DALLAS -- The Michigan Finance Authority's successful restructuring of $226.3 million of Detroit Public Schools bonds helped the district earn a two notch ratings upgrade.
Moody's Investors Service upgraded DPS' issuer rating to B2 from Caa1 Friday and credited the recent refinancing of DPS's general obligation state aid revenue bonds in part for its decision.
The outlook is stable at the higher rating, which remains speculative grade.
Though Moody's assigns an issuer rating, it doesn't have an underlying rating on any of the bonds DPS has issued.
"The refinancing of this debt … finalizes all of the parts of the debt obligations that will be paid by dedicated taxes of DPS and the projected repayment schedules going forward," said Moody's.
Moody's warned that DPS' ability to repay its debt remains highly dependent on the district's weak tax base, which is pressured by ongoing labor market, valuation and population challenges within Detroit.
On Sept. 14, the finance authority refinanced DPS' outstanding general obligation state aid revenue bonds through a private placement with JP Morgan Chase Banks.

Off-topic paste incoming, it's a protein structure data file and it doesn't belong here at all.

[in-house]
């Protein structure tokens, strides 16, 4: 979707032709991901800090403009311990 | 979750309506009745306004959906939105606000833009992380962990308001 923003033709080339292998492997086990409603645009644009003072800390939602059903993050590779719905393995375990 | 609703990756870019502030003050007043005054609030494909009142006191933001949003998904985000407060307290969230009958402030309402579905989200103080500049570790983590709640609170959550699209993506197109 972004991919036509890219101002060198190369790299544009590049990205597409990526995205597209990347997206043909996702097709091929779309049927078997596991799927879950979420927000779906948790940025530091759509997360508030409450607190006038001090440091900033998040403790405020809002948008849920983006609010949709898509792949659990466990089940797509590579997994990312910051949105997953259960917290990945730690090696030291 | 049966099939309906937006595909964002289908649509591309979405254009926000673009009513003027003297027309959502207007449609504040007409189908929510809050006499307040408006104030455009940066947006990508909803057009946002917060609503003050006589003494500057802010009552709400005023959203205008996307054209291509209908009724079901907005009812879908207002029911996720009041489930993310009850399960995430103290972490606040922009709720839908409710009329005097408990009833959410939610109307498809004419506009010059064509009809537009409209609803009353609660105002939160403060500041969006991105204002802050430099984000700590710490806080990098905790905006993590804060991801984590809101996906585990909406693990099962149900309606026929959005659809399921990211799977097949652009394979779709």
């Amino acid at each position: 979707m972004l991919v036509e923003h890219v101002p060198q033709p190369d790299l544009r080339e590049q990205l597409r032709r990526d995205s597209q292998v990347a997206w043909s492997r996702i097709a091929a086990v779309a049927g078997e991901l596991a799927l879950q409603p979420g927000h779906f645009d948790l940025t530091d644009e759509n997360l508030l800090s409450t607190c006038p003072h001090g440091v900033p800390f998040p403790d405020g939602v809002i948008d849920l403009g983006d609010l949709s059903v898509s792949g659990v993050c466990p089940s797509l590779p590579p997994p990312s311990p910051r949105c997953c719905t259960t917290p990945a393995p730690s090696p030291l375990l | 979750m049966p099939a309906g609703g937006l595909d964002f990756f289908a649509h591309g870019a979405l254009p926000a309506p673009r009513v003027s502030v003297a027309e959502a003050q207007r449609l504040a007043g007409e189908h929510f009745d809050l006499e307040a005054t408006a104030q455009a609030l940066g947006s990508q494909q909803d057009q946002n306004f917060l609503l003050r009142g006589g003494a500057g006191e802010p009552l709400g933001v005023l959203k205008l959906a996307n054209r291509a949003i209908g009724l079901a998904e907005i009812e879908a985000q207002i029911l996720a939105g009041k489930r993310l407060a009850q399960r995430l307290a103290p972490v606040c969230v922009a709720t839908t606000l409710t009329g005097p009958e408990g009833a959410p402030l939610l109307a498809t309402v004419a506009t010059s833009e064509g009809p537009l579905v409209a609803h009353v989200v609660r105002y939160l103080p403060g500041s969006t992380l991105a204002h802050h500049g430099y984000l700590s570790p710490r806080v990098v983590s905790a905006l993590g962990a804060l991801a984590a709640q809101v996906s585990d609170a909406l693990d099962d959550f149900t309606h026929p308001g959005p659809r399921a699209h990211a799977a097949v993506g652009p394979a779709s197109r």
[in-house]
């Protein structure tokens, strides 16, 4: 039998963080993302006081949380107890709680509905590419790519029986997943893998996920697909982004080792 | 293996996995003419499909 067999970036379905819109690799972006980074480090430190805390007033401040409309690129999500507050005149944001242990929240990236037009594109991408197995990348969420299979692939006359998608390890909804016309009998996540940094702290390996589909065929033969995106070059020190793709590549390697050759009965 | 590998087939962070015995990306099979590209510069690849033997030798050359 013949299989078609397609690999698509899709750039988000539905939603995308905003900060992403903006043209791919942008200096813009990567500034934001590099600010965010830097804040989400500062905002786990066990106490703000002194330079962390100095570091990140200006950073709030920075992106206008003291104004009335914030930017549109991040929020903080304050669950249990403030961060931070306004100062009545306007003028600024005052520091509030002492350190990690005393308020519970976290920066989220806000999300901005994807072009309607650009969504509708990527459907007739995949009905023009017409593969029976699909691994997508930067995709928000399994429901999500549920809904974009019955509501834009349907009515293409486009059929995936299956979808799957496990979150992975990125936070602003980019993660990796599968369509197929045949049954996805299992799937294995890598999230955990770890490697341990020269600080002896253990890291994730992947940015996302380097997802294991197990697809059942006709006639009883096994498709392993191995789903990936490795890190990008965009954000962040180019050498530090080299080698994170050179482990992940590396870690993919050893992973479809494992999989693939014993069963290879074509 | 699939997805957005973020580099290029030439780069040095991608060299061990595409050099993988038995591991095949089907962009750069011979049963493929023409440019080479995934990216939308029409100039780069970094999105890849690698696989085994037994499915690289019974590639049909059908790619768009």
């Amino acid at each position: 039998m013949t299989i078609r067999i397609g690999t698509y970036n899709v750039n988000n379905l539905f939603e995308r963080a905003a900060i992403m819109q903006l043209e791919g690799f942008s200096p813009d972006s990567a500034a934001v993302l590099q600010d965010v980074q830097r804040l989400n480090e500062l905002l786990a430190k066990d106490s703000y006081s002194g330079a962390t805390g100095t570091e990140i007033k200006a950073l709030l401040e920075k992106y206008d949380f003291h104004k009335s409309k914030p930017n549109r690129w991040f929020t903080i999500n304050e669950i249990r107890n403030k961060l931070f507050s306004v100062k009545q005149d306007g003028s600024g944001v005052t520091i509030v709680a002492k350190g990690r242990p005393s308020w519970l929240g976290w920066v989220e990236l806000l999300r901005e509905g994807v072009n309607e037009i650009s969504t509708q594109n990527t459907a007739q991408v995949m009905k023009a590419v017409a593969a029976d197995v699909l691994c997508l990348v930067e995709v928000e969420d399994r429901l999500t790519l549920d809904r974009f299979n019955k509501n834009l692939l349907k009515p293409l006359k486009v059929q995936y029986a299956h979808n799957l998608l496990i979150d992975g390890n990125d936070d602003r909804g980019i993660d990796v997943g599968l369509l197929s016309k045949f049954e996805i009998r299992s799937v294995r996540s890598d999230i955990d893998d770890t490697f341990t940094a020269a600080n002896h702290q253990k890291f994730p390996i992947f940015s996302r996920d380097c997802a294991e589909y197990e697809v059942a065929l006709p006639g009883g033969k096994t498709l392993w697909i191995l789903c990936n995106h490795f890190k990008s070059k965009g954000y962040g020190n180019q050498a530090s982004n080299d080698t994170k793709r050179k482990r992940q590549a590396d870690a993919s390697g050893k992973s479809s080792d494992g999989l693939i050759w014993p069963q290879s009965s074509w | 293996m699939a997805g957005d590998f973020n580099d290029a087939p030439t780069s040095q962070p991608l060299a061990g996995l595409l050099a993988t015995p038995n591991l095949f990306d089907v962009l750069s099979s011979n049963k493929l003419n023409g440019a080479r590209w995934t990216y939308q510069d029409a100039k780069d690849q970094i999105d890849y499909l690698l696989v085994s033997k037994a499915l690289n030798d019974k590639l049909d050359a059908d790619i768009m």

An existing operating levy of roughly $50 million to $60 million per year will go to pay off debt service on the refunding bonds. Michigan Treasury spokeswoman Danelle Gittus said the levy expires in 2022 but will provide revenue collections through the bonds' maturity.
The refinancing resolved the fate of the existing 2011 and 2012 bonds that had lost their investment grade ratings amid uncertainty over how they would be handled after the restructuring of Detroit Public Schools split the district into two entities on July 1.
The bond restructuring came in connection with a $600 million package state lawmakers approved this year as the district grappled with insolvency.
The new Detroit Public Schools Community District operates schools and will receive the future state aid payments that had secured the $212 million of 2011 and 2012 bonds.
Those bonds also carry a limited tax general obligation backing.
The former district, referred to as Old Co, remains intact solely to continue to collect its tax millage and repay its tax-backed bonds and will become the obligor of the state aid bonds Oct. 1 when the aid shifts to the new district that operates schools.
The MFA did not announce how it planned to restructure the bonds until shortly before it placed the restructuring debt, leaving rating agencies and other market participants to worry over the bonds' fate.
In September Moody's shifted its outlook on DPS to developing from negative saying that the rating could move in either direction depending on the district's restructuring was resolved. The rating agency does not rate the new Detroit Public Schools Community District.